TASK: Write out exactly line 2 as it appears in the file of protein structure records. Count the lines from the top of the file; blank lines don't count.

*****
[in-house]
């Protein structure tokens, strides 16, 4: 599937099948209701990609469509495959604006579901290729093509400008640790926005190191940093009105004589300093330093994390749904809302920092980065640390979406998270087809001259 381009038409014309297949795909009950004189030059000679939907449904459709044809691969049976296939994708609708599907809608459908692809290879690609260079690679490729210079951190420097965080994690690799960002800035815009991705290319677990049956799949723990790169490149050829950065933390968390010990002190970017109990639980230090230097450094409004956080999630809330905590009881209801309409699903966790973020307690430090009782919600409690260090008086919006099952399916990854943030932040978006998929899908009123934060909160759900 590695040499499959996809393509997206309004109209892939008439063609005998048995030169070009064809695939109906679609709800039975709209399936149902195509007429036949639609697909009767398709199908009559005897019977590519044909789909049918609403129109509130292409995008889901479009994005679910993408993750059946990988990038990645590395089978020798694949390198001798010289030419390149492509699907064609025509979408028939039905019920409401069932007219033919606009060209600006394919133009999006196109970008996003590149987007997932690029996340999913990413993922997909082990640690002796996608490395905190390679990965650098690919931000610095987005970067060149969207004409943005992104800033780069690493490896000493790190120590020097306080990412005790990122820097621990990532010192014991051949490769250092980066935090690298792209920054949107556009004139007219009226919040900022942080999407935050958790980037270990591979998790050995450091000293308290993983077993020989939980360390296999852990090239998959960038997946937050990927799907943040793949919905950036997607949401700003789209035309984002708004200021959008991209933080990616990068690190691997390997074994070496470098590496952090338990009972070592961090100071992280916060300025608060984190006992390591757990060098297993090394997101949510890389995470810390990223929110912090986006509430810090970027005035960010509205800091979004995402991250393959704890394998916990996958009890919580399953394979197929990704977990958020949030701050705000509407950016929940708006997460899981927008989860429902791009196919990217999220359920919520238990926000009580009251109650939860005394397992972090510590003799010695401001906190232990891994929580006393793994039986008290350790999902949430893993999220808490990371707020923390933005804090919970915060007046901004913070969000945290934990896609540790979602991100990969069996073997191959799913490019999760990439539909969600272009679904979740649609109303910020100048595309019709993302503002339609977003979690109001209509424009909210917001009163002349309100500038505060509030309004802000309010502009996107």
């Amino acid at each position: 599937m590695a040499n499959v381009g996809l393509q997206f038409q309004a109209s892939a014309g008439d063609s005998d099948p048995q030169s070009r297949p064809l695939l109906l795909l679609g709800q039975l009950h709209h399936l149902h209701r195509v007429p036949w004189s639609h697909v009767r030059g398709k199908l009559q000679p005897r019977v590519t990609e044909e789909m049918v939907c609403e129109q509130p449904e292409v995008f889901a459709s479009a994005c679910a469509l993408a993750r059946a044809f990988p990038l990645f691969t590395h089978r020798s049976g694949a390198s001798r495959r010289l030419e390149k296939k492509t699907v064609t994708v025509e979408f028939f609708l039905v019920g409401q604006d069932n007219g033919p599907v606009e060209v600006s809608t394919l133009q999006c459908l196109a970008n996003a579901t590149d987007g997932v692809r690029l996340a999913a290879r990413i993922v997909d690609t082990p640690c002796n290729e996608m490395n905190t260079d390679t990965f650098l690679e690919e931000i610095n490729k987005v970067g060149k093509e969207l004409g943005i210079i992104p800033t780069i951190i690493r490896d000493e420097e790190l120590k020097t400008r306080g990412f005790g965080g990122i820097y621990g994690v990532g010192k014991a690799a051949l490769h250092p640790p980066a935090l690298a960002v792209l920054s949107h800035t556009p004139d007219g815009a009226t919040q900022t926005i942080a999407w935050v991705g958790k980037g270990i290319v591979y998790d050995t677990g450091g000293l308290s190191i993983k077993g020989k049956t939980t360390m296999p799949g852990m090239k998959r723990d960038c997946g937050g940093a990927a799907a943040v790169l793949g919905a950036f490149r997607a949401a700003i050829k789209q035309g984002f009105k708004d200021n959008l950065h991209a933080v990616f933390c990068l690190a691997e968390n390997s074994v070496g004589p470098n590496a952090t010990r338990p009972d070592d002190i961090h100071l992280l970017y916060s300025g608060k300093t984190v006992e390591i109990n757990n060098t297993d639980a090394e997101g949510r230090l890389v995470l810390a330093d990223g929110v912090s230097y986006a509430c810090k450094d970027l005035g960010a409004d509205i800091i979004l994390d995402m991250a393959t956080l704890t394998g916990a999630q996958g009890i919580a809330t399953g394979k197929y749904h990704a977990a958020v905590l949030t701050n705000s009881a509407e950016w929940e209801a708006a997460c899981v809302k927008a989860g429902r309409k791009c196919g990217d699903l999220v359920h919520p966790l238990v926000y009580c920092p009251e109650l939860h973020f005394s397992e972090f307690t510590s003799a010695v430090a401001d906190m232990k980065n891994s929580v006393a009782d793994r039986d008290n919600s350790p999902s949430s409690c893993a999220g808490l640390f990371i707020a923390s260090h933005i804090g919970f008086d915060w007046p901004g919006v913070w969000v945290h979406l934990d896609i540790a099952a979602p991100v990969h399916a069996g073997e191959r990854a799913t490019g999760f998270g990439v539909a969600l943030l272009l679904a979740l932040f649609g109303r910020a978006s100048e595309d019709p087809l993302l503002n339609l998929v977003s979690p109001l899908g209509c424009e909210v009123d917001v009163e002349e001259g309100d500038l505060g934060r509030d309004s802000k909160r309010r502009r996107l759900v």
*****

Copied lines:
């Protein structure tokens, strides 16, 4: 599937099948209701990609469509495959604006579901290729093509400008640790926005190191940093009105004589300093330093994390749904809302920092980065640390979406998270087809001259 381009038409014309297949795909009950004189030059000679939907449904459709044809691969049976296939994708609708599907809608459908692809290879690609260079690679490729210079951190420097965080994690690799960002800035815009991705290319677990049956799949723990790169490149050829950065933390968390010990002190970017109990639980230090230097450094409004956080999630809330905590009881209801309409699903966790973020307690430090009782919600409690260090008086919006099952399916990854943030932040978006998929899908009123934060909160759900 590695040499499959996809393509997206309004109209892939008439063609005998048995030169070009064809695939109906679609709800039975709209399936149902195509007429036949639609697909009767398709199908009559005897019977590519044909789909049918609403129109509130292409995008889901479009994005679910993408993750059946990988990038990645590395089978020798694949390198001798010289030419390149492509699907064609025509979408028939039905019920409401069932007219033919606009060209600006394919133009999006196109970008996003590149987007997932690029996340999913990413993922997909082990640690002796996608490395905190390679990965650098690919931000610095987005970067060149969207004409943005992104800033780069690493490896000493790190120590020097306080990412005790990122820097621990990532010192014991051949490769250092980066935090690298792209920054949107556009004139007219009226919040900022942080999407935050958790980037270990591979998790050995450091000293308290993983077993020989939980360390296999852990090239998959960038997946937050990927799907943040793949919905950036997607949401700003789209035309984002708004200021959008991209933080990616990068690190691997390997074994070496470098590496952090338990009972070592961090100071992280916060300025608060984190006992390591757990060098297993090394997101949510890389995470810390990223929110912090986006509430810090970027005035960010509205800091979004995402991250393959704890394998916990996958009890919580399953394979197929990704977990958020949030701050705000509407950016929940708006997460899981927008989860429902791009196919990217999220359920919520238990926000009580009251109650939860005394397992972090510590003799010695401001906190232990891994929580006393793994039986008290350790999902949430893993999220808490990371707020923390933005804090919970915060007046901004913070969000945290934990896609540790979602991100990969069996073997191959799913490019999760990439539909969600272009679904979740649609109303910020100048595309019709993302503002339609977003979690109001209509424009909210917001009163002349309100500038505060509030309004802000309010502009996107």